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Bahrain Reinstated, But For How Long?

Controversial race given the green light

Posted Jun 09, 2011 by Chris White

FIA Boss Bernie Ecclestone

The postponed Bahrain Grand Prix will go ahead this year after the FIA decided it was safe to race in the country.

The race should have taken place on 13th March this year, but it was postponed due to pro-democracy protests in the country, which saw more than 20 people killed. The race is now scheduled to take place on 30th October with the Indian Grand Prix being pushed back to December.

The FIA say that the unanimous decision “reflects the spirit of reconciliation in Bahrain.” A state of emergency was lifted in the country last week, but Human Rights group Amnesty International say that serious human right offences are still occurring.

So should the race go ahead? Quite simply, no, it shouldn’t. And why should it? Admittedly, it is not the fault of the Bahrain Grand Prix organisers that the race was postponed, it’s not like the track was unfit or anything like that so I do have sympathy for those involved with the race. The bigger issue is the fact that there are numbers of violent protests still taking place in the country, so it isn’t a safe place to go. The idea of staging a Formula One race in a country, which will attract huge numbers of people and reflect national pride for Bahrain, will only lead to a stage where more protests could take place.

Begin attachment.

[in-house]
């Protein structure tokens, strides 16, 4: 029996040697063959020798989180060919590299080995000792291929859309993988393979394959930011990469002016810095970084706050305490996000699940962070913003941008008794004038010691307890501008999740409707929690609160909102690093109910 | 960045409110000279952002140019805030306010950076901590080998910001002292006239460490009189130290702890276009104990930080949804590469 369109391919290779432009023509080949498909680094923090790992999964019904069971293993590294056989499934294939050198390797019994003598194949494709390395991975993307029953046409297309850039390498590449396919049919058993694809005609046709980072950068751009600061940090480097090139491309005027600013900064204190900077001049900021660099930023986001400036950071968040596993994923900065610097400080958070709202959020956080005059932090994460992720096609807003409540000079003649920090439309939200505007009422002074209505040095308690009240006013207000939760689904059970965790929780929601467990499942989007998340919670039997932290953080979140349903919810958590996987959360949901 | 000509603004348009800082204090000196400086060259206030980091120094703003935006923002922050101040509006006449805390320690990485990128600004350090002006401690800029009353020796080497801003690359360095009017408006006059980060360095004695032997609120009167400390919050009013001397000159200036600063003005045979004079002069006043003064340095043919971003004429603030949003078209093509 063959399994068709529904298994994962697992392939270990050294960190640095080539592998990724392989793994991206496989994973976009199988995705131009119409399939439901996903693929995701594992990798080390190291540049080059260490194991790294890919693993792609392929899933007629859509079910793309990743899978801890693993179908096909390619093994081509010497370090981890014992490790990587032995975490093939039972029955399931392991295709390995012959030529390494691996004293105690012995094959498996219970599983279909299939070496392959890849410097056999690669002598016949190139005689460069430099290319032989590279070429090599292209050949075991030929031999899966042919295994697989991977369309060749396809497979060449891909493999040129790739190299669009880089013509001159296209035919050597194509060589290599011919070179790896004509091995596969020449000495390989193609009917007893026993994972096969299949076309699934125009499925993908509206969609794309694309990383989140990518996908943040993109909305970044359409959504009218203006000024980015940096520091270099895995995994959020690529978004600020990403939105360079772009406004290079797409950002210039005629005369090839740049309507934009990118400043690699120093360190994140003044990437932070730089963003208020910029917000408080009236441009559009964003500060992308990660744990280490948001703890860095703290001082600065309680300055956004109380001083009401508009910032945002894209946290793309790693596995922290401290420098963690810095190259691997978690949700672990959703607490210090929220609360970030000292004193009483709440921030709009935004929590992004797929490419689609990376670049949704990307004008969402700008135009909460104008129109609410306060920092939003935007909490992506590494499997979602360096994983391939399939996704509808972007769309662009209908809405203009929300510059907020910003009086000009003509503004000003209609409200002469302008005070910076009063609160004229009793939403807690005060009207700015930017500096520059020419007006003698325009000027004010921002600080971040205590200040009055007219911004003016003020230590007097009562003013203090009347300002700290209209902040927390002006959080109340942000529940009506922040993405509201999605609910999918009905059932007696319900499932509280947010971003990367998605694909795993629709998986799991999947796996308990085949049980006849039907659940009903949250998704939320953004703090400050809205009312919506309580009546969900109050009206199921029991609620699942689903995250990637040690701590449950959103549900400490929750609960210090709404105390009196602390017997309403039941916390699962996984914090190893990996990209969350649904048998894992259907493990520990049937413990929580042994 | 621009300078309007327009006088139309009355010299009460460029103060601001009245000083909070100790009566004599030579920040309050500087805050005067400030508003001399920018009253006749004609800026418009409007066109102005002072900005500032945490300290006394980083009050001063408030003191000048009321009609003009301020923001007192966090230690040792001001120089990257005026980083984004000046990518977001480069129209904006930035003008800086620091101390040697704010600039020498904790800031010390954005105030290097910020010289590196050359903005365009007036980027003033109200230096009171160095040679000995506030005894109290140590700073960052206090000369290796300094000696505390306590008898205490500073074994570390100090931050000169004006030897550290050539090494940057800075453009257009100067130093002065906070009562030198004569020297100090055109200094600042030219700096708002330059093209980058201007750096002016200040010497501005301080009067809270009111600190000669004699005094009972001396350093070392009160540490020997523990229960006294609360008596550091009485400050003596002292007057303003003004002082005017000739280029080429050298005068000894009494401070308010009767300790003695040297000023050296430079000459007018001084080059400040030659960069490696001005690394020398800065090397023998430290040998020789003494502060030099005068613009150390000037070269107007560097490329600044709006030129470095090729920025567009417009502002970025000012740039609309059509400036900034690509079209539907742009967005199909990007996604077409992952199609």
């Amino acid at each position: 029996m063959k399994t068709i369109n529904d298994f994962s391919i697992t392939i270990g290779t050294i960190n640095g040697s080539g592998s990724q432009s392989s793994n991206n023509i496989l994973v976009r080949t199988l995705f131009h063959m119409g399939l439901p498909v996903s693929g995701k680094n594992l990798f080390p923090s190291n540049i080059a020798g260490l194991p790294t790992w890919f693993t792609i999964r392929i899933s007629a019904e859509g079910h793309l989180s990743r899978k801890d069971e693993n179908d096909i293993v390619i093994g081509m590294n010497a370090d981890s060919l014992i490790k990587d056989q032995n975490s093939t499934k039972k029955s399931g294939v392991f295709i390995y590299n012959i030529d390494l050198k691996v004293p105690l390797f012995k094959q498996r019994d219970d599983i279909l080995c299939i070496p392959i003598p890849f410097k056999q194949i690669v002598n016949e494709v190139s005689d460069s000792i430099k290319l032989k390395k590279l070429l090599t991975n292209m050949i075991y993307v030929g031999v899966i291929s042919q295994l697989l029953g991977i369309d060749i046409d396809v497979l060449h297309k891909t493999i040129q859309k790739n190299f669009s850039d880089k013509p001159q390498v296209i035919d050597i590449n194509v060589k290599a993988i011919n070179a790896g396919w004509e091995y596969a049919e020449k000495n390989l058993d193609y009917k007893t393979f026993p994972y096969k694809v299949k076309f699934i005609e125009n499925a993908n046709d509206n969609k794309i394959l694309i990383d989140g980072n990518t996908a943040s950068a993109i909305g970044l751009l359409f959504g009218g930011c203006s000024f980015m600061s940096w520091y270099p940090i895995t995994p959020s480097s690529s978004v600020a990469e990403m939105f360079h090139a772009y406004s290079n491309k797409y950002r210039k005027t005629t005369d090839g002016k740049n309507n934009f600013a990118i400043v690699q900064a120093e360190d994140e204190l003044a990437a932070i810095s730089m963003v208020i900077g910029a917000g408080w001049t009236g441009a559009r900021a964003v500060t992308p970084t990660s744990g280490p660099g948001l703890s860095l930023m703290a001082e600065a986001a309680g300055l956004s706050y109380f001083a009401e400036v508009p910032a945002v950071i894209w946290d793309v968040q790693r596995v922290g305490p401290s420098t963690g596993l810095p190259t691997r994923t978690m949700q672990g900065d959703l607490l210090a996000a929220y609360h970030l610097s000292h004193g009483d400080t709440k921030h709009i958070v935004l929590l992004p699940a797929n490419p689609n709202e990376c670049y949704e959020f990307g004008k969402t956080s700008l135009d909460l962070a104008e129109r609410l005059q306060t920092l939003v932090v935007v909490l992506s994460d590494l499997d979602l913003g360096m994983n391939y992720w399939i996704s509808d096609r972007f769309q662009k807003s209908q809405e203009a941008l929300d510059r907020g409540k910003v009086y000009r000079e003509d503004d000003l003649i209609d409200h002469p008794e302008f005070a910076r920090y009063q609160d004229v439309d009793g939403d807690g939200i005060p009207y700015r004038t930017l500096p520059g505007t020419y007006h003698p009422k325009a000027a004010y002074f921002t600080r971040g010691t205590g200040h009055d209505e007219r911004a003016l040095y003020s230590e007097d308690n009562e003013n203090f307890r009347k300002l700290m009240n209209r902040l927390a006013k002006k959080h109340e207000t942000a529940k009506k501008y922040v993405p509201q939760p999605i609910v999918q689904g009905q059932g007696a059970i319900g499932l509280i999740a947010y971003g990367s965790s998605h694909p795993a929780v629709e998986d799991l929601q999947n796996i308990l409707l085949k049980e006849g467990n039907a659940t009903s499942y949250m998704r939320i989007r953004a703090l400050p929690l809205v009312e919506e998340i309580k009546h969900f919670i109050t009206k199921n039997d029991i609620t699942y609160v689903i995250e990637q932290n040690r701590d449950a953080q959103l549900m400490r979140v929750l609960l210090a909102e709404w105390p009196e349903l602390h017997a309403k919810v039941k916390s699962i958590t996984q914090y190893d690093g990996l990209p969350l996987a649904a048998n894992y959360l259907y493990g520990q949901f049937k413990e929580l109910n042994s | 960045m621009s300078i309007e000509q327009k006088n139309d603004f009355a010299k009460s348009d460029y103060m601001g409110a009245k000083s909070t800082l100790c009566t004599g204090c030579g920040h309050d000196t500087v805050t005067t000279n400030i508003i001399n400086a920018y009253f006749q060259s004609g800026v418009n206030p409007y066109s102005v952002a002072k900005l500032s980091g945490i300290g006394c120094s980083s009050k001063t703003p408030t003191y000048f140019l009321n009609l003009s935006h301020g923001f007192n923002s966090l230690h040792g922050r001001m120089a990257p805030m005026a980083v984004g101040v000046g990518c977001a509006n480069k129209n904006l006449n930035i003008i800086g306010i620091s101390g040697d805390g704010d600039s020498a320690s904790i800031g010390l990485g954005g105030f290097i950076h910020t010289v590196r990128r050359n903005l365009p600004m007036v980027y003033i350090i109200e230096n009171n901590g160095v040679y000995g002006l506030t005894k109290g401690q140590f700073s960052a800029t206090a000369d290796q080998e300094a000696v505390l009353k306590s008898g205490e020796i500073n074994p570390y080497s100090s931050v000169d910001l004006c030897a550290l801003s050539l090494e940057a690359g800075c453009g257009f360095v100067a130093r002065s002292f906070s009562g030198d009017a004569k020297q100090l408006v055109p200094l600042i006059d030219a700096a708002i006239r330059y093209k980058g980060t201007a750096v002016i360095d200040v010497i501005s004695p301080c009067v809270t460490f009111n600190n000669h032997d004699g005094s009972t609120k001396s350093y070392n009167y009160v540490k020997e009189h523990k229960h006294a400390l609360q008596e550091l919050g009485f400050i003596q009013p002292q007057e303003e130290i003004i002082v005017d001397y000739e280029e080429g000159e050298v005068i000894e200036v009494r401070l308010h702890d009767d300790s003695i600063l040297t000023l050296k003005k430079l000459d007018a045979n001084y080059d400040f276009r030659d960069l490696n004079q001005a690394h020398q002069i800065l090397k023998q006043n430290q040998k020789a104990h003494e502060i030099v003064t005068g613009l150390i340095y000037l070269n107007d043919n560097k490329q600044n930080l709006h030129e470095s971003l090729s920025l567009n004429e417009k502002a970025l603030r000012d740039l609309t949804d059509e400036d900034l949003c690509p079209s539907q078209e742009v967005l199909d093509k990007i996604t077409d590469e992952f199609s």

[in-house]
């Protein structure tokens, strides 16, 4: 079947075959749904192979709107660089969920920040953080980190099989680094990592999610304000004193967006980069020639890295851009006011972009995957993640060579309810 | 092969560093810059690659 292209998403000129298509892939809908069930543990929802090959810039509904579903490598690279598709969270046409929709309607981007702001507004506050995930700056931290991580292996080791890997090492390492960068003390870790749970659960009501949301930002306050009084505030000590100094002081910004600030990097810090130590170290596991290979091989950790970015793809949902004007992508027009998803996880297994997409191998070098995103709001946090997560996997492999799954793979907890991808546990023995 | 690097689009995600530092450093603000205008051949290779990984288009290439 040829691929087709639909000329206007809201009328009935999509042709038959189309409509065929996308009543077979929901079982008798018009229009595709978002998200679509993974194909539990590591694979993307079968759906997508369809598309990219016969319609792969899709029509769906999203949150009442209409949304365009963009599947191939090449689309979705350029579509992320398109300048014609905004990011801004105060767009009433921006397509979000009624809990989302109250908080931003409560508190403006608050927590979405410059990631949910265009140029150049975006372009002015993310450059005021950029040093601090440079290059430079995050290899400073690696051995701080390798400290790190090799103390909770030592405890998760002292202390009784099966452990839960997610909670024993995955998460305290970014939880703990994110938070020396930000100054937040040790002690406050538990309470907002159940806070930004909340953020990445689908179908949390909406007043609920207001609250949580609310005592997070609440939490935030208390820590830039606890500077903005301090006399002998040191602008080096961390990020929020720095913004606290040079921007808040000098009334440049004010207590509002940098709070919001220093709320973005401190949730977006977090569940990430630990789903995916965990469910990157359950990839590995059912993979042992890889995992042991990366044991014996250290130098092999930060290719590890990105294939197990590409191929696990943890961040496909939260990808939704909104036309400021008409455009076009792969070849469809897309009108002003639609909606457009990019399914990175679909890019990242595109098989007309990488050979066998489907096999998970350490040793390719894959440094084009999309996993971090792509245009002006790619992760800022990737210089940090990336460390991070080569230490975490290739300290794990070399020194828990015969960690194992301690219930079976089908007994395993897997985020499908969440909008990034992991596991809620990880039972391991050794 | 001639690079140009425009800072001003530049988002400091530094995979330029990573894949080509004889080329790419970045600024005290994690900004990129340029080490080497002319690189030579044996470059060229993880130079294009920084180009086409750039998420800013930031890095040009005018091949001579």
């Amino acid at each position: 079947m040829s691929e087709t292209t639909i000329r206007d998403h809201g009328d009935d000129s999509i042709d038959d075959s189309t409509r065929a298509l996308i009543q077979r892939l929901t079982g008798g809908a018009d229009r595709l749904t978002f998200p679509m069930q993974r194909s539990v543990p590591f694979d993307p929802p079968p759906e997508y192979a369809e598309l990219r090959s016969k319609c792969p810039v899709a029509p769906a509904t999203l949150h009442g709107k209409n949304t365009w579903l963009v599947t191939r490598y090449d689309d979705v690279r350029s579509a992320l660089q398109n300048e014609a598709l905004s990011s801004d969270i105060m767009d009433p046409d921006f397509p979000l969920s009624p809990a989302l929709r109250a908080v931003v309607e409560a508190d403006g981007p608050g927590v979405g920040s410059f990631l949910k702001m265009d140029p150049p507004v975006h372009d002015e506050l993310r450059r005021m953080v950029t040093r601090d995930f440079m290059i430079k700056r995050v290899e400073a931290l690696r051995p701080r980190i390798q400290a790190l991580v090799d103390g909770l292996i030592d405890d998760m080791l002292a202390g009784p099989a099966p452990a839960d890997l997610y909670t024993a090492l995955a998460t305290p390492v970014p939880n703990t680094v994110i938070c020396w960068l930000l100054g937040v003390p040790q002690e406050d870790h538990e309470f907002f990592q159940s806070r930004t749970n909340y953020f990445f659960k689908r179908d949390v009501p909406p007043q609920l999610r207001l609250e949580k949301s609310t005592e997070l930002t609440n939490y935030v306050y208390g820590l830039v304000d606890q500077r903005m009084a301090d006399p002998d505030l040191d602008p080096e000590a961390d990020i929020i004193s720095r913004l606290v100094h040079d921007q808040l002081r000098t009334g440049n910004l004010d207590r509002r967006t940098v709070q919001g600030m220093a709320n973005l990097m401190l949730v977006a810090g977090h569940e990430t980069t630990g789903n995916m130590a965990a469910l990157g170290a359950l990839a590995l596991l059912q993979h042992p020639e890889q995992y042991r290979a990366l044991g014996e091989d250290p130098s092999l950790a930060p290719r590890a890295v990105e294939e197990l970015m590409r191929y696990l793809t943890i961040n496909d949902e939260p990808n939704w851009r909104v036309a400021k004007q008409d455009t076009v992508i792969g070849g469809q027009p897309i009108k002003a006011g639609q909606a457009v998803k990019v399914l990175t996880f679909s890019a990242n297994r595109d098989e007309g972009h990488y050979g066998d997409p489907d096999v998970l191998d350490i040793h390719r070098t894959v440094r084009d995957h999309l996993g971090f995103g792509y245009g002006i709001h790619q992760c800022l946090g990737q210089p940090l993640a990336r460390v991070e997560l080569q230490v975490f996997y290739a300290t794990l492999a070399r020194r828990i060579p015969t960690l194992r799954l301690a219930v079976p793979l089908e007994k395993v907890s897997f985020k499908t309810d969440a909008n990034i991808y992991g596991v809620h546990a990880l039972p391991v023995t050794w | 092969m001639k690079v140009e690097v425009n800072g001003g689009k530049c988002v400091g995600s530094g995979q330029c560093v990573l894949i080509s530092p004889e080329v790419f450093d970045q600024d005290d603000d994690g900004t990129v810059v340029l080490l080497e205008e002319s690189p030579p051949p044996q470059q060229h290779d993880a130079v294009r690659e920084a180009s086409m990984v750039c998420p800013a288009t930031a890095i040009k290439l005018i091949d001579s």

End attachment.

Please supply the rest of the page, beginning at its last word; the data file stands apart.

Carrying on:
Bernie Ecclestone, the President of the FIA, has said that the decision is nothing to do with money. No Bernie, of course not, just like the World Cup going to Qatar in 2022. Why not simply scrap the race for this season, and look at it again over the winter with a view to staging it in the 2012 season? Let the protests go away completely, and the country recover fully, rather than papering over the cracks as they are at the moment. Bahrain is not a place that should hold a Formula One race in 2011.

Drivers are already coming out in the press with their scepticism about the race, including Mark Webber who said: “Even though a decision has been made, I'll be highly surprised if the race goes ahead this year. In my opinion, the sport should have taken a much firmer stance earlier this year rather than delaying its decision in the hope of being able to reschedule. It would have sent a very clear message about F1's position on something as fundamental as human rights and how it deals with moral issues."

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